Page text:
This is the converse of 2.6.5 above. It means that a AAA entity may
   be "told" by another that a previous AAA message is no longer
   "valid". See also 2.3.2 and 2.7.6.

2.6.5   It MUST be possible to configure sets of AAA entities that
     belong to a local domain, so that they are mutually trusting, but
     so that any external trust MUST be via some nominated subset of
     AAA entities.

   This states that for efficiency or organizational reasons, it must
   be possible to set up some AAA servers through which all "external"
   AAA services are handled. It also states that it must be possible to
   do this without over-burdening the "internal-only" AAA servers with
   onerous security mechanisms, just because some AAA servers do handle
   external relations.

2.6.6   Intermediate AAA entities in a chain MUST be able to refuse a
     connection approved by an earlier entity in the chain.

   For example, in mobile IP the home network may authorize a
   connection, but the foreign network may refuse to allow the
   connection due to the settings chosen by the home network, say if
   the home network will refuse to pay.


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2.6.7   It SHOULD be possible to modify authorization for resources
     while a session is in progress without destroying other session
     information.

   For example, a "parent" AAA server should be able to modify the
   authorization state of sessions managed by a "child" AAA server, say
   by changing the maximum number of simultaneous sessions which are
   allowed.

2.7 Not just transactions

2.7.1   Authorization decisions MAY be context sensitive, AAA protocols
     MUST enable such decisions.

   This states that AAA protocols need to support cases where the
   authorization depends, (perhaps even only depends), on the current
   state of the system, e.g. only seven sessions allowed, seventh
   decision depends on existence of six current sessions. Since the
   context might involve more than one service, the AAA protocol is
   likely to have to offer some support.

2.7.2   AAA protocols SHOULD support both the authorization of
     transactions and continuing authorization of sessions.

   This states that AAA entities may have to maintain state and act
   when the state indicates some condition has been met.

2.7.3   Within a single session or transaction, it MUST be possible to
     interleave authentication, authorization and accounting AAA
     messages.

   This states, that e.g. a session may have to use initial
   authentication, authorization and accounting AAA message(s), but
   also have to include e.g. re-authentication every 30 minutes, or a
   continuous "drip-drip" of accounting AAA messages.

2.7.4   Authorization decisions may result in a "not ready" answer.

   This states that yes and no are not the only outcomes of an
   authorization decision. In particular, if the AAA entity cannot yet
   give a decision, it might have to return such a result. This is
   analogous to how public key certification requests are sometimes
   handled in PKI management protocols.

2.7.5   A AAA entity MAY re-direct a AAA request that it has received.

   This states that if entity "a" asks "b", then "b" may say: "don't
   ask me, ask 'c'". This is analogous to HTTP re-direction (status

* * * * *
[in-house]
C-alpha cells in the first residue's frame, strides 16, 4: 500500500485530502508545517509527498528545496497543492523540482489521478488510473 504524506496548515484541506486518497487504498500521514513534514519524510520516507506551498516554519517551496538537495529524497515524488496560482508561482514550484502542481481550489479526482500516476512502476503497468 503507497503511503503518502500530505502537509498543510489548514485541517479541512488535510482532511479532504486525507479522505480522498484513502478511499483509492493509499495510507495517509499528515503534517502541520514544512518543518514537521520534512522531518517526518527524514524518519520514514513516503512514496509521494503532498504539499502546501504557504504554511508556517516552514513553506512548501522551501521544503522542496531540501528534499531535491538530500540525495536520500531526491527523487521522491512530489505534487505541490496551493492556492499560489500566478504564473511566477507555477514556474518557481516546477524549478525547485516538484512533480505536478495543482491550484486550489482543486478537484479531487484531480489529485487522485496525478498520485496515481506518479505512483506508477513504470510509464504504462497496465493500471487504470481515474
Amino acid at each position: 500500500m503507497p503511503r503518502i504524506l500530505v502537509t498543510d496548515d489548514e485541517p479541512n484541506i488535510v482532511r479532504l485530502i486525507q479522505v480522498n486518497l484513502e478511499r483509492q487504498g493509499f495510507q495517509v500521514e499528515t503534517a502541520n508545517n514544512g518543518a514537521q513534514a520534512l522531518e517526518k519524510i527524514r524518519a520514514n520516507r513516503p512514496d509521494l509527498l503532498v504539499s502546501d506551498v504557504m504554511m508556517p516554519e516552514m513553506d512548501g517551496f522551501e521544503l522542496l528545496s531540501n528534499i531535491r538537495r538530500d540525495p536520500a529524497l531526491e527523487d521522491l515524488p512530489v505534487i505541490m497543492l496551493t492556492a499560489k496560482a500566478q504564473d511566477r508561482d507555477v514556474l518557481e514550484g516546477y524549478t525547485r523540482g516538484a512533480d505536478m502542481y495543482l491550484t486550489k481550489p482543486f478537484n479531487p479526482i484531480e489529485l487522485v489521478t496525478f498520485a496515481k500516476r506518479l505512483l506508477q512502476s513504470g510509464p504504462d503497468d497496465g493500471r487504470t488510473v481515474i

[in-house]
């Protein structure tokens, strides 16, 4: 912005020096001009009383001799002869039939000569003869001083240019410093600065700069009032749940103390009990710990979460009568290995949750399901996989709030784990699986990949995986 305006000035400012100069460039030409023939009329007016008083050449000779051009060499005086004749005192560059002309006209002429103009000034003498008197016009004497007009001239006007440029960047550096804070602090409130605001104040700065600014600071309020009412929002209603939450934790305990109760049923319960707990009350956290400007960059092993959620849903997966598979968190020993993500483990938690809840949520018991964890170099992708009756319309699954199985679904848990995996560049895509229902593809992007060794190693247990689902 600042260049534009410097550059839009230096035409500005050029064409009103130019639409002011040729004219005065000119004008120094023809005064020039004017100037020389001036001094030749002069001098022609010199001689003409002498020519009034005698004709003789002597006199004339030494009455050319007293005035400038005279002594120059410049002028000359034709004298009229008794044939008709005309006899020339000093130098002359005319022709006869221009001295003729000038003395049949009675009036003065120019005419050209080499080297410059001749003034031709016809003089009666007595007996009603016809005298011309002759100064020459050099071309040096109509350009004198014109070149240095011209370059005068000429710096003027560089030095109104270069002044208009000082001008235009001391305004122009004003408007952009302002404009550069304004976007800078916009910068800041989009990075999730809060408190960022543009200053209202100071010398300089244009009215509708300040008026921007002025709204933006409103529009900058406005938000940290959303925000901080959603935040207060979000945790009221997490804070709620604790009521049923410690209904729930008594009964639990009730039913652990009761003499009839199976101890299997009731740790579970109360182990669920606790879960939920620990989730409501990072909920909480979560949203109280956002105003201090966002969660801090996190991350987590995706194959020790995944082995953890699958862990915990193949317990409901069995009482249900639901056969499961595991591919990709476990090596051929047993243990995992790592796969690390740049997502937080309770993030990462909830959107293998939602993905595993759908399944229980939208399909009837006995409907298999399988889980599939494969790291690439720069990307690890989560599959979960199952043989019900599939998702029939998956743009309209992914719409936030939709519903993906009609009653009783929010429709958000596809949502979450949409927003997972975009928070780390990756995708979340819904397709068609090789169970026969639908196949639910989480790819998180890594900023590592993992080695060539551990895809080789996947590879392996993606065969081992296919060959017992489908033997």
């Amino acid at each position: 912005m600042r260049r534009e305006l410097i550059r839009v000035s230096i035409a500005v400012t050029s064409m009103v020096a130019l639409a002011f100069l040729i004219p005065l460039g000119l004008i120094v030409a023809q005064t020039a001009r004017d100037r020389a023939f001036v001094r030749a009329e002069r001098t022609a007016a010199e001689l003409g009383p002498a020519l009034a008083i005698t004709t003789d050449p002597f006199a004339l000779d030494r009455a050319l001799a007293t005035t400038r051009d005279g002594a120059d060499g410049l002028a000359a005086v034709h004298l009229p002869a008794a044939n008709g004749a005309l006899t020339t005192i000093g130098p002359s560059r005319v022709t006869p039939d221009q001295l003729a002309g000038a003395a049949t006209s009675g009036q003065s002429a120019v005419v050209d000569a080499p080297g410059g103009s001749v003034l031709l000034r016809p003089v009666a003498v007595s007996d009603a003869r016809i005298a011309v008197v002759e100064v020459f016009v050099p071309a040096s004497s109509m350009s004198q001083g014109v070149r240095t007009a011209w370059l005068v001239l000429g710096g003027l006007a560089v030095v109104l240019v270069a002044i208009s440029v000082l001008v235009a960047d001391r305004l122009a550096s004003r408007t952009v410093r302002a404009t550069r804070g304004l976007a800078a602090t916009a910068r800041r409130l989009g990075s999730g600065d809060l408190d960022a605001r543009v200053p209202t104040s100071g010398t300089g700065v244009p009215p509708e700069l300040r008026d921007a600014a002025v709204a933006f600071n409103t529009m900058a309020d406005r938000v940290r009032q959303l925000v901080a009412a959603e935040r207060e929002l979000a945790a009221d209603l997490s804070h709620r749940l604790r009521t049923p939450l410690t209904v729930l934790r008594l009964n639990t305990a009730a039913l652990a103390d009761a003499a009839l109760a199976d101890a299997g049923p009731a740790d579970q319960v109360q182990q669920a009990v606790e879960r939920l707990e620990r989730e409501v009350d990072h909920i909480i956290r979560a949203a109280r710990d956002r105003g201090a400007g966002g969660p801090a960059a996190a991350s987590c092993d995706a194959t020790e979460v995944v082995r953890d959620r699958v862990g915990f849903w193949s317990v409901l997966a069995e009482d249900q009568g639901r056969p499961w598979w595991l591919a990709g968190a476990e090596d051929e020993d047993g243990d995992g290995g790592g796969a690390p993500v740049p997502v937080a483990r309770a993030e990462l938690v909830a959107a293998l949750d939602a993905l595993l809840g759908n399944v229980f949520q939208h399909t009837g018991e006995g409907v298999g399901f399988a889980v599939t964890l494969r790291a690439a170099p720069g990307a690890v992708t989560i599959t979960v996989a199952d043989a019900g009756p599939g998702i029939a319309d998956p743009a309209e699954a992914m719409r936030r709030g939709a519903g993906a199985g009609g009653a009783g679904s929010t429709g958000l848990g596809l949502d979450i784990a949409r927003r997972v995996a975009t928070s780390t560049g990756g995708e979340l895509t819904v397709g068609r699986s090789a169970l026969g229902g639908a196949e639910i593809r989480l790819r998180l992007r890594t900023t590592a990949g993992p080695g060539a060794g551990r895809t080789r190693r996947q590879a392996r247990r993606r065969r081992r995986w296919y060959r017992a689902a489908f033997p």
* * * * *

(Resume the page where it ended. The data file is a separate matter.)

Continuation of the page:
code 307).

2.7.6   AAA protocols SHOULD allow a AAA entity to "take back" an
     authorization.


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   The expectation is that AAA protocols will support the ability of a
   AAA entity to signal an application or other AAA entity that an
   authorization (possibly previously granted by a third AAA entity) is
   no longer valid.

2.8 Administration

2.8.1   It MUST be possible for authorization data to be administered
     on behalf of the end entities and AAA entities.

   This requirement indicates that administration of AAA has to be
   considered as part of protocol design - a AAA protocol, which
   required all AAA entities act independent of all other AAA entities,
   would not meet the requirement.

2.8.2   Centralizable administration of all features SHOULD be
     supported.

   It should be possible (if it meets the domain requirements) to
   centralize or distribute the administration of AAA.

2.8.3   AAA protocols SHOULD support cases where the user (as opposed
     to an administrator) authorizes a transaction.

   For example, a user might want to control anti-spam measures or
   authorize things like a purchase. In such cases, the user is acting
   somewhat like an administrator.

2.8.4   One AAA entity MAY create authorization rules for another AAA
     entity.

   This is required to properly support delegation of authority,
   however when allowed, this must be able to be done in a secure
   fashion.

2.8.5   AAA protocols SHOULD support failure recovery when one AAA
     entity in a chain of AAA entities that maintain state about a
     session fails.

   For example, in a network access situation it may be required that a
   AAA server which has crashed be able to determine how many sessions
   are in progress, in order to make the "next" authorization decision.

2.8.6   It SHOULD be possible for a AAA entity to query the
     authorization state of another AAA entity.

   This may be required as part of a failure recovery procedure.

2.8.7   AAA protocols MUST be able to support "hot fail-over" for
     server components without loss of state information.

   This states that AAA protocols must be able to support cases where,
   when a server is no longer operable, a secondary server can